For years, farmers have been calling for access to the tools needed to repair modern tractors, combines and other farm equipment. Their efforts resulted in dozens of Right to Repair bills — legislation that would require manufacturers to give access to their repair materials to customers and independent repair shops.
Responding to that pressure in 2018, trade associations representing the dealers and manufacturers of agricultural equipment — the Association of Equipment Manufacturers (AEM) and the Equipment Dealers Association (EDA) — debuted a new industry promise to create and sell (or lease) new tools to allow farmers to repair their own equipment. These trade associations pledged that the tools would be available for equipment sold on or after January 2021.
But 7 weeks into 2021, these tools are not for sale on JohnDeere.com, and we’d heard reports from farmers across the country their local dealers didn’t have those promised tools available. To investigate, U.S. PIRG Right to Repair Advocate Kevin O’Reilly called 12 John Deere dealerships in 6 different states. Of those, 11 told Kevin that they don’t sell diagnostic software and one gave him the email address of someone to ask for the tools — though after two days, Kevin had not heard back.
Meanwhile, Vice News made a separate set of phone calls to dealerships, with the same results. Reporters asked David Ward, a spokesperson for the AEM, if he could point to a single instance where farmers can purchase software diagnostic tools, but Vice reports that this email was not returned. Vice put its assessment of the position bluntly in the headline: “John Deere Promised Farmers It Would Make Tractors Easy to Repair. It Lied.”
Deere in the Headlights Shows How Critical Software is For Repair
The lack of software repair tools is a huge barrier for farmers, according to a new U.S. PIRG Education Fund report Deere in the Headlights. The report provides background information about why John Deere and its competitors’ tractors are so hard to fix. Modern farm equipment, like most 21st century technology, runs on software. Our research found as many as 125 software-connected sensors in a single combine harvester. If any of those sensors go down, software diagnostic tools are needed to repair the combine and put it back into use.
But when manufacturers restrict access to the software tools needed to repair broken tractors, farmers need to rely on dealerships and a simple task can turn into a month-long wait.
For example, when a tractor belonging to Walter Schweitzer, a third-generation farmer and President of the Montana Farmers Union, broke down, he was forced to take it to the dealer instead of buying $500 in parts and fixing it on his own. A $5,000 repair bill later, he was able to get back to work—but a month behind on the typically tight farming schedule of plowing, planting and harvesting.
“Farmers, we’re an independent bunch. When we see a problem, we’re used to fixing it,” Schweitzer said. “But without the software we need to repair our equipment, we’re serfs. We deserve the freedom to fix our own stuff.”
Legislators Share Why We Need Right to Repair Laws
U.S. PIRG hosted a virtual panel on Thursday to share the findings of the report. Viewers heard from Walter Schweitzer and a bipartisan group of three legislators — Florida State Sen. Jennifer Bradley, Montana State Rep. Katie Sullivan and Missouri State Rep. Barry Hovis — all of whom are sponsoring legislation to grant farmers in their states access to repair tools, parts and documentation.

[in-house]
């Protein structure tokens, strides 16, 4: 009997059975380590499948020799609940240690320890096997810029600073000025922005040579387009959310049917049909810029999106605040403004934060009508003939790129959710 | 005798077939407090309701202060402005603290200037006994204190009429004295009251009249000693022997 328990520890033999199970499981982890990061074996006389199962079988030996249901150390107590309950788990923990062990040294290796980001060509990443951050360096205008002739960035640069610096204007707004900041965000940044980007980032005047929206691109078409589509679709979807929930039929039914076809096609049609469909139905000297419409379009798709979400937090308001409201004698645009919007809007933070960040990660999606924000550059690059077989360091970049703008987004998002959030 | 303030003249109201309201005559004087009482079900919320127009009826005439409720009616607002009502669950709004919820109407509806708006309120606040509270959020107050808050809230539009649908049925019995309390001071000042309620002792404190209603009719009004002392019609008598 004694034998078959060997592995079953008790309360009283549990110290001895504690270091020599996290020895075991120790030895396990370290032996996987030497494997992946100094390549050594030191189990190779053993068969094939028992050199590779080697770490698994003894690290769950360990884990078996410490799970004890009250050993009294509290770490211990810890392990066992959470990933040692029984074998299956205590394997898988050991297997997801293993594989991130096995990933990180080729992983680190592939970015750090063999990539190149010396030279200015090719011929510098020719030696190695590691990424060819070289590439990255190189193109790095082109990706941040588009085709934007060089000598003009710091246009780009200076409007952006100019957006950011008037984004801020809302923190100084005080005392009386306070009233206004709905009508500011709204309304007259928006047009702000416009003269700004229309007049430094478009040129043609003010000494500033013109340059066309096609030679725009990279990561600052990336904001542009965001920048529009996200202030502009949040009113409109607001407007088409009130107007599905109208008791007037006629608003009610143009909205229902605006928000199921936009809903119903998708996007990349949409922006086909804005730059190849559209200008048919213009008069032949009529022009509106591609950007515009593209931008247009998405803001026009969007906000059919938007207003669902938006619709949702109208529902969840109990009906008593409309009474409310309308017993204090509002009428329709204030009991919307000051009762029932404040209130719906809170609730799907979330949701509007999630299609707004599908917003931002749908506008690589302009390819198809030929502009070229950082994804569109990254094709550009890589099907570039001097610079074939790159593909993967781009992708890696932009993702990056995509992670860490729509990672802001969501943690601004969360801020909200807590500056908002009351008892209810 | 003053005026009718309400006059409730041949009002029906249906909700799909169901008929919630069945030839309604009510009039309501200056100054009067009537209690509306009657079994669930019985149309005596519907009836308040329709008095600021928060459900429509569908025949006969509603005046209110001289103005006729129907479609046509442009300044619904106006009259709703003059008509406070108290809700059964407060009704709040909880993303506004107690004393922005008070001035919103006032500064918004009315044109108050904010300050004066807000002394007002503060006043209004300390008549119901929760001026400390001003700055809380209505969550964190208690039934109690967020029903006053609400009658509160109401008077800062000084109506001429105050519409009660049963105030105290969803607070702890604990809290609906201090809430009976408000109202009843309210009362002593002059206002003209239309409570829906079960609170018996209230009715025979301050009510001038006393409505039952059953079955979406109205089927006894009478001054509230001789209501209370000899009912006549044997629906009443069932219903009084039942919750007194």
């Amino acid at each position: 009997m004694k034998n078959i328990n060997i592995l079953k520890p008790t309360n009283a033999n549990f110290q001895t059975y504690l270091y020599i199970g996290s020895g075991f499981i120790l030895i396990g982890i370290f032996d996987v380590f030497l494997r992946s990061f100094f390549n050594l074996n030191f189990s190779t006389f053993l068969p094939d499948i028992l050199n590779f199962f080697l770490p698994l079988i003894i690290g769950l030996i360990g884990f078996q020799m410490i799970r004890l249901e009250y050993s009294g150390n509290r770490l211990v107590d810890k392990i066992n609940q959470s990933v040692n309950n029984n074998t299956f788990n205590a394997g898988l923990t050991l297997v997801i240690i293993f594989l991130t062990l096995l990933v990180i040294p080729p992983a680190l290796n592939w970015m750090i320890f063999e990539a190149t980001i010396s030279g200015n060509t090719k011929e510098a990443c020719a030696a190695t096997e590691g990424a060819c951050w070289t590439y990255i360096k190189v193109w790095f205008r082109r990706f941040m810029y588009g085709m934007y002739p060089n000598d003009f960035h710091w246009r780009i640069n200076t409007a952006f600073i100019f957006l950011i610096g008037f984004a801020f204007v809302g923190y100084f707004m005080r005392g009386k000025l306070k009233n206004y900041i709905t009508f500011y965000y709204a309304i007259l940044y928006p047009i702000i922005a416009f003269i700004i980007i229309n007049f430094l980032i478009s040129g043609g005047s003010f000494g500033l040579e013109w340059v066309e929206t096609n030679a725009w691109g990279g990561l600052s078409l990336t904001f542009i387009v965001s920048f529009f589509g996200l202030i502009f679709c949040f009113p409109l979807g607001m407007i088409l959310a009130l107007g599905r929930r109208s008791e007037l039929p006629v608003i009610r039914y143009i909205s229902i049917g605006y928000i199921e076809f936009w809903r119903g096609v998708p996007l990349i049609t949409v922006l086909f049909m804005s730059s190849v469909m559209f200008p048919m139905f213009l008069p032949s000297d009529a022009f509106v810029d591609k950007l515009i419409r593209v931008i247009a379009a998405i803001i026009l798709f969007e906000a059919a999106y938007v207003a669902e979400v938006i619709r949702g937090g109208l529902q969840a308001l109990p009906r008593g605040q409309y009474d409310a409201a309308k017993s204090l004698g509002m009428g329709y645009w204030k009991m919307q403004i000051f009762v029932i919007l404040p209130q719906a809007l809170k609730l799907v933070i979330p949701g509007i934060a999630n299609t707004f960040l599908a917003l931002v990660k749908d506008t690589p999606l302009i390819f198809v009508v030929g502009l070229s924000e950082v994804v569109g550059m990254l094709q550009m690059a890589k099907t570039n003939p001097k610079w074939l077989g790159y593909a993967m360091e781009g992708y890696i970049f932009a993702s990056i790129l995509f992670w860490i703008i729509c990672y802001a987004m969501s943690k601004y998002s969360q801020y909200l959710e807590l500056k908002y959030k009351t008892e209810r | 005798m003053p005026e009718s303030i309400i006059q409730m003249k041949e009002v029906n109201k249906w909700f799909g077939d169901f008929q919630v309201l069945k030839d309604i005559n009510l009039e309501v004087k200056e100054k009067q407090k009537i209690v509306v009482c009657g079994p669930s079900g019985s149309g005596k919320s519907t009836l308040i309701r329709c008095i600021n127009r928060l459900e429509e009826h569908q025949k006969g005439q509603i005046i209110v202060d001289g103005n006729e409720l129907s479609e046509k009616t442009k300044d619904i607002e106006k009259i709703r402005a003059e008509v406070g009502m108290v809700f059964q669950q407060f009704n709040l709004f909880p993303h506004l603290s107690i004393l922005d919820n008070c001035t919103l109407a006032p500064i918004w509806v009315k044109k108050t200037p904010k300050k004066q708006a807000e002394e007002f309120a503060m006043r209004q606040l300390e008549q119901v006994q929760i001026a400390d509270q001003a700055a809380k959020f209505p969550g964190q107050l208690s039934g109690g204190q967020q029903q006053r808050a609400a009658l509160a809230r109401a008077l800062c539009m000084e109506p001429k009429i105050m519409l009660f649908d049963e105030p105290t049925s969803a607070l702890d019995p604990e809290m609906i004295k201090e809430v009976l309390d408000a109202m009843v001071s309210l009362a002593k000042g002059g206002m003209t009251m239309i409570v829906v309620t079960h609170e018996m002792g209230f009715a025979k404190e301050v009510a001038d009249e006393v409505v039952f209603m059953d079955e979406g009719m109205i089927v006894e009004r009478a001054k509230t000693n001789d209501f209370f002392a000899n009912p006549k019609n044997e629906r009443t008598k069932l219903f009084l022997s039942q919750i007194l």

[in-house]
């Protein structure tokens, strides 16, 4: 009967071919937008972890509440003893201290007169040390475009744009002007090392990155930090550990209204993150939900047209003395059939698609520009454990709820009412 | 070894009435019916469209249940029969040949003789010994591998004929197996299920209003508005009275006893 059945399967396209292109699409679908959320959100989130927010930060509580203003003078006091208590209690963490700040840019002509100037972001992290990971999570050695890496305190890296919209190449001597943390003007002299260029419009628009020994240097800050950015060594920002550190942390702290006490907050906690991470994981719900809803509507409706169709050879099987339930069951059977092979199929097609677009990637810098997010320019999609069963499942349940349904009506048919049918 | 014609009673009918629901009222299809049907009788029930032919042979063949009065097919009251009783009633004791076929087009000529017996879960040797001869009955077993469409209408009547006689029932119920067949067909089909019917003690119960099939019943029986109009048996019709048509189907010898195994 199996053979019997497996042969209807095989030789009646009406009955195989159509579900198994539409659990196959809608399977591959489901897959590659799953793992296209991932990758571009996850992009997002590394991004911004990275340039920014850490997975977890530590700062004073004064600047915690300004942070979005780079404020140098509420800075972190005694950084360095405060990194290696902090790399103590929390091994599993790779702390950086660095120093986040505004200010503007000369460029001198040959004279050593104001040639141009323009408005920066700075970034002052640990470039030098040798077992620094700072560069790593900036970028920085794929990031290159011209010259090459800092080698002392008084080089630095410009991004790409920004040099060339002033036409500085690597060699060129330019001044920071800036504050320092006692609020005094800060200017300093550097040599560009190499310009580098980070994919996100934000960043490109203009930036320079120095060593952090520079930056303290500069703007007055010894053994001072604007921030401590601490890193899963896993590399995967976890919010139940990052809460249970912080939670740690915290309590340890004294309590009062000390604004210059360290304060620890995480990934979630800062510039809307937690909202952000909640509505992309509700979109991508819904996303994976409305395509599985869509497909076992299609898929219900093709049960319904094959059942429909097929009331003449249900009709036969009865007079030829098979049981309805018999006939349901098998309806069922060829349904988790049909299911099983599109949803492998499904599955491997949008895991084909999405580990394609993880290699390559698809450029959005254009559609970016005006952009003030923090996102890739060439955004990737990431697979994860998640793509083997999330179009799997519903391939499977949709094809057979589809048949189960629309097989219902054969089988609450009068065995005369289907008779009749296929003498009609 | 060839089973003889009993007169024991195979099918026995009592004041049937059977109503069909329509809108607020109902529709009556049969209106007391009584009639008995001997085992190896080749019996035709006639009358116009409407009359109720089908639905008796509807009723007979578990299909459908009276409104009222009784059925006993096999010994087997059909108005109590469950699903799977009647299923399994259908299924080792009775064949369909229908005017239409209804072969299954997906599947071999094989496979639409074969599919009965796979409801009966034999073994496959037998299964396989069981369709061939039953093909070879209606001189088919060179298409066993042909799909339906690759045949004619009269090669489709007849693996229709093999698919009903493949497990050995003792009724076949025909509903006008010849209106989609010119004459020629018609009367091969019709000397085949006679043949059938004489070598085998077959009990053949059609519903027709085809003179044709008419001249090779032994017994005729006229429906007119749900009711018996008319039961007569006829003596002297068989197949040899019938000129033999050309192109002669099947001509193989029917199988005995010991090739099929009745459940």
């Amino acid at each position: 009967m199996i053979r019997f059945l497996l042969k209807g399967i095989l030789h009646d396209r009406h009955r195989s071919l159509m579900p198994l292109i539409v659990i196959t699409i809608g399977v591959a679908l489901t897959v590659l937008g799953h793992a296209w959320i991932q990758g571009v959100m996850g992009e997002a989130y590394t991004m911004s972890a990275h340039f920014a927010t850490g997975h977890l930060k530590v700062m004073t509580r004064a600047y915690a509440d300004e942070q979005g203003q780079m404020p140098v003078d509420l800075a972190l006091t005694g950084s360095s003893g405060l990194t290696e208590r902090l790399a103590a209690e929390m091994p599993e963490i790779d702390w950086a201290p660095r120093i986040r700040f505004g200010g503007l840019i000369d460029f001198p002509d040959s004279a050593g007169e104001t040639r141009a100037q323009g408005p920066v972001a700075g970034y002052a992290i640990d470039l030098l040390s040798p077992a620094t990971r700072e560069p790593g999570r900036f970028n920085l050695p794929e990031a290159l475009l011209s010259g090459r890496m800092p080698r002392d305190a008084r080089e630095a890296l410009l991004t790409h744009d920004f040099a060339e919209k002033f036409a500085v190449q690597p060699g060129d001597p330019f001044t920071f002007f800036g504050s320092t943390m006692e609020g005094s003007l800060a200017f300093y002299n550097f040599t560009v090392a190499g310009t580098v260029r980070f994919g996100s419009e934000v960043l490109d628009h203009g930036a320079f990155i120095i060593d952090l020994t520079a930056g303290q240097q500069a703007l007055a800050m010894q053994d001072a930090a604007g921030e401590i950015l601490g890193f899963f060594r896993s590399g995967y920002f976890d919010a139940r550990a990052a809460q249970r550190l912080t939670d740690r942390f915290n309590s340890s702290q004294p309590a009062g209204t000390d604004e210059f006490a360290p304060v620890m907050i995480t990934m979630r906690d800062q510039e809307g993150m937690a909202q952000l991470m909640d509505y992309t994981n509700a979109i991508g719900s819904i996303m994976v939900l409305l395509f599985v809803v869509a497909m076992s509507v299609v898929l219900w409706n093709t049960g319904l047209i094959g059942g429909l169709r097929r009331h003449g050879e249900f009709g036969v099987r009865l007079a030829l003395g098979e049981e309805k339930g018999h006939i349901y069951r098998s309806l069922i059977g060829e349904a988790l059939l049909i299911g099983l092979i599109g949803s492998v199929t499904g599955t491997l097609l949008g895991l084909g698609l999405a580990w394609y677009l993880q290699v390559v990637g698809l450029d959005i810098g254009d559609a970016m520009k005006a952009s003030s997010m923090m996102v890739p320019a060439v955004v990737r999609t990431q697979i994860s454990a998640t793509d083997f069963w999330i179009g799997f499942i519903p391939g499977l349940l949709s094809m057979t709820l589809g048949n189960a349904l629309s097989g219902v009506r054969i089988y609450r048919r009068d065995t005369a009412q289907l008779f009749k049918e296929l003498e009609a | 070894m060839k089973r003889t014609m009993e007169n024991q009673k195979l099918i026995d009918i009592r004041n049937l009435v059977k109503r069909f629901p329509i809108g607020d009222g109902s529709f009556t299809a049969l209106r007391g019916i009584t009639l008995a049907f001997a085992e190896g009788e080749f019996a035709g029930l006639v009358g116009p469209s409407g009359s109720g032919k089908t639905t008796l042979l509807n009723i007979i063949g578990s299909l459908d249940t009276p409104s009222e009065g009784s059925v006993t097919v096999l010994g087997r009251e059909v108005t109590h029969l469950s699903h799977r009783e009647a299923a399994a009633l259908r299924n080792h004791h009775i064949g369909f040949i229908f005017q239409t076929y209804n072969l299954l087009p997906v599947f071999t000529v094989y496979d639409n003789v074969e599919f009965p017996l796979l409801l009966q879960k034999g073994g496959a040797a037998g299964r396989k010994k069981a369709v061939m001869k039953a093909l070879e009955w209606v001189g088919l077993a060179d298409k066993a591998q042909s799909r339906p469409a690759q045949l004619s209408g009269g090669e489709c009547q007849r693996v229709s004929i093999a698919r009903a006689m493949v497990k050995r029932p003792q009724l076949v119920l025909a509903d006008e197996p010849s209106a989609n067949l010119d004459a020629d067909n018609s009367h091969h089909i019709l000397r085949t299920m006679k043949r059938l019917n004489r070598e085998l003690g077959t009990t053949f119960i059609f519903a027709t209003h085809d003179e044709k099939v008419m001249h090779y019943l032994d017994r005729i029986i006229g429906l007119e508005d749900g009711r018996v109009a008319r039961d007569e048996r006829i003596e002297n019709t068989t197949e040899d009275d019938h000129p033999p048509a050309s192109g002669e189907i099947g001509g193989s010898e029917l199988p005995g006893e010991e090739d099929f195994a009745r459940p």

Sen. Bradley said she heard about the issue on the campaign trail.
“As I went to campaign out across the district in a lot of these rural counties, at my first stop I met with a generational farmer … and this was one of the first issues he raised,” she said.
Sen. Bradley recalled the farmer had a tractor with what appeared to be a bad fuse, but had to load the tractor and travel a long distance, because no authorized shop was nearby, for what turned out to be a very expensive repair.
“That sort of violates your fundamental notion of ownership. You bought it, you should have the ability to take care of it,” Bradley continued.
Rep. Sullivan noted how frequently farmers brought up these issues to her, and how intense the opposition lobbying has been. She understands that dealers and equipment manufacturers are well represented, but the farmers don’t have the voice in the legislature. As an intellectual property lawyer, she is especially frustrated with claims that selling repair tools represents a loss of intellectual property:
“I’m an IP attorney, I’m sensitive to IP rights … no one carrying these bills is looking to … take rights from manufacturers,” said Sullivan.
Rep. Sullivan was most upset that opposition lobbyists have claimed “the farmers that speak to [Rep. Sullivan] are lying,” and only want to modify equipment illegally.
Rep. Barry Hovis, from Whitewater, Missouri, is an active rancher. He has personally been denied the digital tools to repair equipment, and sees it as a downtime issue.
“In Southeast Missouri when harvest season starts …everyone is running multiple combines, everything. [Dealers] only have so many staff,” said Hovis. He went on to say it was unreasonable in these conditions to prevent others from doing repairs.
“You either have an open market for repair, or you don’t,” said O’Reilly. “Given how difficult it is to get your hands on even the non-comprehensive tools said to be available, it’s no wonder that more and more farmers are calling for Right to Repair reforms.”
Senior Director, Campaign for the Right to Repair, PIRG
Nathan leads U.S. PIRG’s Right to Repair campaign, working to pass legislation that will prevent companies from blocking consumers’ ability to fix their own electronics. Nathan lives in Arlington, Massachusetts, with his wife and two children.